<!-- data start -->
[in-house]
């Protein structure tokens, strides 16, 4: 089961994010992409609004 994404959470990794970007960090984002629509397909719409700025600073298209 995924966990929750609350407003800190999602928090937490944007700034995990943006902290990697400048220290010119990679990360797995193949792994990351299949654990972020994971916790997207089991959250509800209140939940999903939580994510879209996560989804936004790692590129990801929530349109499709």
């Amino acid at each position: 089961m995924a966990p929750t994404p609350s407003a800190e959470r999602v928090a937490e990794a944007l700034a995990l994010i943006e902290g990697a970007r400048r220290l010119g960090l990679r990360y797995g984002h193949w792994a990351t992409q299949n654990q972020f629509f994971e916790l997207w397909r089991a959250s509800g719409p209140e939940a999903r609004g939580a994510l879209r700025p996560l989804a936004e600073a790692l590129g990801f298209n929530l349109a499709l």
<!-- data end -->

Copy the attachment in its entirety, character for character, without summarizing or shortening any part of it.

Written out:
[in-house]
């Protein structure tokens, strides 16, 4: 089961994010992409609004 994404959470990794970007960090984002629509397909719409700025600073298209 995924966990929750609350407003800190999602928090937490944007700034995990943006902290990697400048220290010119990679990360797995193949792994990351299949654990972020994971916790997207089991959250509800209140939940999903939580994510879209996560989804936004790692590129990801929530349109499709």
């Amino acid at each position: 089961m995924a966990p929750t994404p609350s407003a800190e959470r999602v928090a937490e990794a944007l700034a995990l994010i943006e902290g990697a970007r400048r220290l010119g960090l990679r990360y797995g984002h193949w792994a990351t992409q299949n654990q972020f629509f994971e916790l997207w397909r089991a959250s509800g719409p209140e939940a999903r609004g939580a994510l879209r700025p996560l989804a936004e600073a790692l590129g990801f298209n929530l349109a499709l």